Long-term care insurance rates have jumped 6 percent to 17 percent on average, compared to last year, according to the 2012 National Long-Term Care Insurance Price Index.
Long-term care insurance pays for services that aren't covered by Medicare or traditional health insurance but are needed when you can't care for yourself. Such services include assistance with everyday tasks, such as dressing, bathing and eating.
Most long-term policies cover a wide range of services in a variety of settings, including nursing homes, assisted living communities, adult day care programs, care centers for those with Alzheimer's disease and your own home.
The American Association for Long-Term Care Insurance (AALTCI), which publishes the price index, analyzes what you pay for the most popular policies offered by 10 insurance companies. The average cost this year for a 55-year-old single individual who qualifies for preferred health discounts is $1,720 for benefits of $165,000 to $200,000. The same coverage last year would cost, on average, $1,480.
Low interest rates and low yields on fixed-income investments are fueling the higher rates, Jesse Slome, AALTCI executive director, said in a press statement. Forty percent to 60 percent of the dollars an insurer accumulates to pay future claims comes from investment returns, according to the AALTCI.
In addition to rising rates, the survey this year reports a wider gap between the lowest-cost and highest-cost policy. For a 55-year-old single policy applicant, the highest-priced policy costs almost 80 percent more than the lowest-priced policy, according to the press statement.
The association recommends comparison shopping for insurance quotes, as policy prices for some categories vary by as much as 132 percent and no single company always has the lowest or the highest rate.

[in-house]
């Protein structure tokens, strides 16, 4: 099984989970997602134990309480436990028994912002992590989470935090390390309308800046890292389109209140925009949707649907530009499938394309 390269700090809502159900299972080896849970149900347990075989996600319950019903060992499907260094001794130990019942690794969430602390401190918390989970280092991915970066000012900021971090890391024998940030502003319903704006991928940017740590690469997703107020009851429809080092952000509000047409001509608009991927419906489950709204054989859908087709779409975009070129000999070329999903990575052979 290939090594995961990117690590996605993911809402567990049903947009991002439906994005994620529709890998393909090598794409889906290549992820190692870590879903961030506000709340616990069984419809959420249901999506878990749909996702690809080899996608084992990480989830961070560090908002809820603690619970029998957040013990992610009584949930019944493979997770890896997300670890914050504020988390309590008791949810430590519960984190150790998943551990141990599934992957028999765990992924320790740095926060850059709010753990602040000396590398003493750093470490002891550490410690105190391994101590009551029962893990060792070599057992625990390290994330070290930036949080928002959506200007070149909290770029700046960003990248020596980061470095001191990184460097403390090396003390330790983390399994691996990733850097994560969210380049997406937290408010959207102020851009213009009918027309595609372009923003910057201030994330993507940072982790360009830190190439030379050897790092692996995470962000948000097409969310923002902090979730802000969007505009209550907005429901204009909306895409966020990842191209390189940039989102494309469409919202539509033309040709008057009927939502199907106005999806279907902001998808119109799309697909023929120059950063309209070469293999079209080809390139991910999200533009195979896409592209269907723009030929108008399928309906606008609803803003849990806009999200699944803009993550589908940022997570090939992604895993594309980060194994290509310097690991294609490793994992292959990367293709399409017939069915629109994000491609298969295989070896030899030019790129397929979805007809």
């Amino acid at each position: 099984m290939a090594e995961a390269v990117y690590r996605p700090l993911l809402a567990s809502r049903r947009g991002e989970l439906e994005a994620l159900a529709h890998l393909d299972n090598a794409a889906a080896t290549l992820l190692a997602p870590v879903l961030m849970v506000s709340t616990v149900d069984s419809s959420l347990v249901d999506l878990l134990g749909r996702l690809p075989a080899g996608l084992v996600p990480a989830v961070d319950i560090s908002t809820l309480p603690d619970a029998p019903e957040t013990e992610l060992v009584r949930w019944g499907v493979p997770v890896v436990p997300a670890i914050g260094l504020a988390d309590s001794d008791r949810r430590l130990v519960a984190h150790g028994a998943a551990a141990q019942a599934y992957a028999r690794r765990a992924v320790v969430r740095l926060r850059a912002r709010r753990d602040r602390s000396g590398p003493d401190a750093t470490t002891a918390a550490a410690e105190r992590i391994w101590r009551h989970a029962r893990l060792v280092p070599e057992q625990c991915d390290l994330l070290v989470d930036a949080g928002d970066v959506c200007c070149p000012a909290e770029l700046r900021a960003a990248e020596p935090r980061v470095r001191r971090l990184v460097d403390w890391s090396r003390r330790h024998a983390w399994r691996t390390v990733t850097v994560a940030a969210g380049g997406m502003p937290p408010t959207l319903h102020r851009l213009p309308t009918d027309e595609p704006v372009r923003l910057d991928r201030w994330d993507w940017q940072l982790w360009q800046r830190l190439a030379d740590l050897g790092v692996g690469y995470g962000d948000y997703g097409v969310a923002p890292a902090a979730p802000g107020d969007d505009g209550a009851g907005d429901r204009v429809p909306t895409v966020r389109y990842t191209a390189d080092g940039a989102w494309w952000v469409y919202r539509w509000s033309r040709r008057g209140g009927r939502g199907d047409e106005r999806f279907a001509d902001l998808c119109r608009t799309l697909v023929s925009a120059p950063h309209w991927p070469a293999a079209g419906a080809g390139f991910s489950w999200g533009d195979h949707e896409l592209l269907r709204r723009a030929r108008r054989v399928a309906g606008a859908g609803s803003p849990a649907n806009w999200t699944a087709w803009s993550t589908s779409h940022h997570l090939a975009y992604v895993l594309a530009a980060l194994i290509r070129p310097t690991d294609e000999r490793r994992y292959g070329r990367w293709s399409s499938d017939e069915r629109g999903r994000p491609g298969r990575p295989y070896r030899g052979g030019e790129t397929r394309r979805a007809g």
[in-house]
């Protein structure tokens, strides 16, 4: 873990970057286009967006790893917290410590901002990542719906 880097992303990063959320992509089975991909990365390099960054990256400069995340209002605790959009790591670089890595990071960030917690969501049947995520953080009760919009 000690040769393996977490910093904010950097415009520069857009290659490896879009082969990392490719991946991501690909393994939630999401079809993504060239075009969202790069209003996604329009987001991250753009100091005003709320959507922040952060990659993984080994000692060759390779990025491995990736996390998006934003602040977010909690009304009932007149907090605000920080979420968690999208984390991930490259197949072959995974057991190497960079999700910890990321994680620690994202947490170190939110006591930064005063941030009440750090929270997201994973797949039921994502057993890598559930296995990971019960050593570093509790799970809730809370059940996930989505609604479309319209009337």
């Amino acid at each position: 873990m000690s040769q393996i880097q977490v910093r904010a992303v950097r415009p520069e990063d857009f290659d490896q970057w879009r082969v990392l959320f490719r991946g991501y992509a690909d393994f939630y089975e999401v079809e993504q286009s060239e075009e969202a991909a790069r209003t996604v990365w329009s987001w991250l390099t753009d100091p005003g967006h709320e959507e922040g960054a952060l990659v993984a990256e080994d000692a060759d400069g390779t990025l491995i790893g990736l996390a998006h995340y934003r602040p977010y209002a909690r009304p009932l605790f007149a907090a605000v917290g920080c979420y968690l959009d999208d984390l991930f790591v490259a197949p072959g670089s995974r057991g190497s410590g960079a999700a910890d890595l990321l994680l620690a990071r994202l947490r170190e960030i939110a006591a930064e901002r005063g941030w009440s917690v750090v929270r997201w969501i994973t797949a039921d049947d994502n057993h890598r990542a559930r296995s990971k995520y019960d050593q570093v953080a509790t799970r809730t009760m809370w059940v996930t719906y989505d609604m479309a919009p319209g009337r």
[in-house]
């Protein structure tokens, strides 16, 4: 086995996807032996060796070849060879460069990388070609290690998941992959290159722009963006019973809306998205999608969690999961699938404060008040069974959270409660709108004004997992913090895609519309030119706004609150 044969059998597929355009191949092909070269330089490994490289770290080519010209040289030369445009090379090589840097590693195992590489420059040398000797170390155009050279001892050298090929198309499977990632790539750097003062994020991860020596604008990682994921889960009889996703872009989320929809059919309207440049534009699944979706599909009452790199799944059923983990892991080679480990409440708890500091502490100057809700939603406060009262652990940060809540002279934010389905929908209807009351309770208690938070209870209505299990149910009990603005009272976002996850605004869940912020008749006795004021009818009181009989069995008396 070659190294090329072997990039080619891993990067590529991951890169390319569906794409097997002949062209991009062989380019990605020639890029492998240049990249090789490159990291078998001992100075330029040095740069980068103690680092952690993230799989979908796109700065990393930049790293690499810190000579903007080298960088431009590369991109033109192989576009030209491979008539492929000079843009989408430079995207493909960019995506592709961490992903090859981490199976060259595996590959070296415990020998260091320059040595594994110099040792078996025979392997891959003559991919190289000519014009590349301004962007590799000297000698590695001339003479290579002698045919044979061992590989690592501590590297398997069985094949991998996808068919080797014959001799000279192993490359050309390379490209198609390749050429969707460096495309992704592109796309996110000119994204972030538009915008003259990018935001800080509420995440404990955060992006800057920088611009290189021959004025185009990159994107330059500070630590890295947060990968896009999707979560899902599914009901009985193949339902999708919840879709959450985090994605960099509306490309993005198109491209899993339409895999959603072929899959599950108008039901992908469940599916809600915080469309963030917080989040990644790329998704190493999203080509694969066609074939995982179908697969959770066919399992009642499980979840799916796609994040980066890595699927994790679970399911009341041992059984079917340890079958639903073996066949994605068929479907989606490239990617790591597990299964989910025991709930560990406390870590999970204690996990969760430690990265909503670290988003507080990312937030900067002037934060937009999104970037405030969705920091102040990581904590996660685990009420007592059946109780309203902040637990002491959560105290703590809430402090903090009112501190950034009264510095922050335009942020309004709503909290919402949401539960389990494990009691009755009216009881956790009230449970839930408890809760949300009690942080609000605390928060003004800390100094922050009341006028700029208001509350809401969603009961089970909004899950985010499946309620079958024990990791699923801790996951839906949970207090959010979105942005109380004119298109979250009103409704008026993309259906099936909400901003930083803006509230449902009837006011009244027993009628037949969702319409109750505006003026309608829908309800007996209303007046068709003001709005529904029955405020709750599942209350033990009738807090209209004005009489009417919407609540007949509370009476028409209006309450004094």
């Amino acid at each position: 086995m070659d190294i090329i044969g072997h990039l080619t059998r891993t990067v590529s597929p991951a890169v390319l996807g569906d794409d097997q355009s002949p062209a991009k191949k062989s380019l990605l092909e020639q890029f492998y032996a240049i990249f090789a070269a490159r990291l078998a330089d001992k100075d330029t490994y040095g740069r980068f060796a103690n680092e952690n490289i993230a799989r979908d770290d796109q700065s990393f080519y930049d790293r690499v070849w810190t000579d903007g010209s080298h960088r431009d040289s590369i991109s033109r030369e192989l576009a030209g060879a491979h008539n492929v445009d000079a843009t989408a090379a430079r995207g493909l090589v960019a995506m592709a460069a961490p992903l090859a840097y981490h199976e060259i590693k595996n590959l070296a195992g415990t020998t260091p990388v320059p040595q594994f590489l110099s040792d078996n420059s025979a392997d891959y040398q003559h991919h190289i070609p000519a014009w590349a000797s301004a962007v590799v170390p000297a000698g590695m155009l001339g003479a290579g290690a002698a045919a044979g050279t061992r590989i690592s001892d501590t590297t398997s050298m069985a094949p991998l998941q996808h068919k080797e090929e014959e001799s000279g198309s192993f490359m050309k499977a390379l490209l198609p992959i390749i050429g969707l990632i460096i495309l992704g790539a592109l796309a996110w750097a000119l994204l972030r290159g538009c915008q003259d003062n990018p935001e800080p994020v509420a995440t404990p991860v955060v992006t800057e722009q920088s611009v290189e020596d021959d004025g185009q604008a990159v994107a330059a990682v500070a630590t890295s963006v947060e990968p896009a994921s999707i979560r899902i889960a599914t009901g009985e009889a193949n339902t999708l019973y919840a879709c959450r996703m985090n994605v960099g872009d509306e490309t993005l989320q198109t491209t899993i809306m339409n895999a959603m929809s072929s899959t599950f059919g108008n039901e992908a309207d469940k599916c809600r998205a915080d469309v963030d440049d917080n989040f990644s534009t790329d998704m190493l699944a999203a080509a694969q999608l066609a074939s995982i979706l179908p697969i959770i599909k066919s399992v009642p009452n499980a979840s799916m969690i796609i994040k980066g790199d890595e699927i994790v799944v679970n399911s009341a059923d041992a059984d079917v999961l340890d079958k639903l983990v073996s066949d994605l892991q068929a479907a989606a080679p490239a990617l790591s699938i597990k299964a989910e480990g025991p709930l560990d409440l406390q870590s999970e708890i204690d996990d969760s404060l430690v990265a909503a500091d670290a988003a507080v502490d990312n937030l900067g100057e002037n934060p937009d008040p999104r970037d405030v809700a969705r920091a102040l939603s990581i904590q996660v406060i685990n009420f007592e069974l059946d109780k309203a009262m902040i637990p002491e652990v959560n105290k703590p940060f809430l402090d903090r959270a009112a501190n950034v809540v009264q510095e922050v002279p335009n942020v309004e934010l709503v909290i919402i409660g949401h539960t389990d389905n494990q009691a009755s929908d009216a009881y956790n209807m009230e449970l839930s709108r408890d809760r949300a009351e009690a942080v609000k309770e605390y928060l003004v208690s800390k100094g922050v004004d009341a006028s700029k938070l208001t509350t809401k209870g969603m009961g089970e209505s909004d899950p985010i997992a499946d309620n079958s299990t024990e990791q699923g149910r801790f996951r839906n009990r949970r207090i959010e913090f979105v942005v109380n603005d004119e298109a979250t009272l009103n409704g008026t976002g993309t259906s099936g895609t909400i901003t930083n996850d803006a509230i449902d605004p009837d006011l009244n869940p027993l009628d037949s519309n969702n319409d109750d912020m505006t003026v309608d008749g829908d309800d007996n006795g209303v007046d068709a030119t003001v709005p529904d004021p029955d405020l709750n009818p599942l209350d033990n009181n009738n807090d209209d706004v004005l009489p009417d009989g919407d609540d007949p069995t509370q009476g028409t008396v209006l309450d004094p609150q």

Long-term care insurance policies include limits on coverage. There might be a cap on how much the policy will pay out over your lifetime and how much it will pay per day or per month for care. Some policies also limit the number of years they pay for long-term care. Typical time periods are two, three, four and five years.
1. Buy early, save later. Policies vary widely in cost and coverage levels. The premium is based on the type and amount of services you want covered, your age and health condition when you buy the policy, and optional benefits, such as inflation protection. For that reason, it's prudent to purchase coverage when you are younger, and, typically, more healthy.
2. Tax deductions. The federal government offers tax incentives for purchasing long-term care to encourage people to plan for their needs as they age. Each year, the IRS increases the federal deductibility limits to keep up with inflation, while some states also offer long-term care insurance tax incentives.
You can count long-term care insurance premiums as medical expenses and can deduct them if all your medical expenses exceed 7.5 percent of adjusted gross income.
The amount you can deduct for long-term care insurance rises with age. For instance, 2011 and 2012 federal tax deduction limits for individuals are as follows, according to IRS Revenue Procedure 2011-52 :
3. Combo-pack policies. You can also buy a policy that folds life insurance into your long-term care insurance. The policies provide long-term care benefits and pay out a death benefit to life insurance beneficiaries if not all of the long-term care coverage is used.
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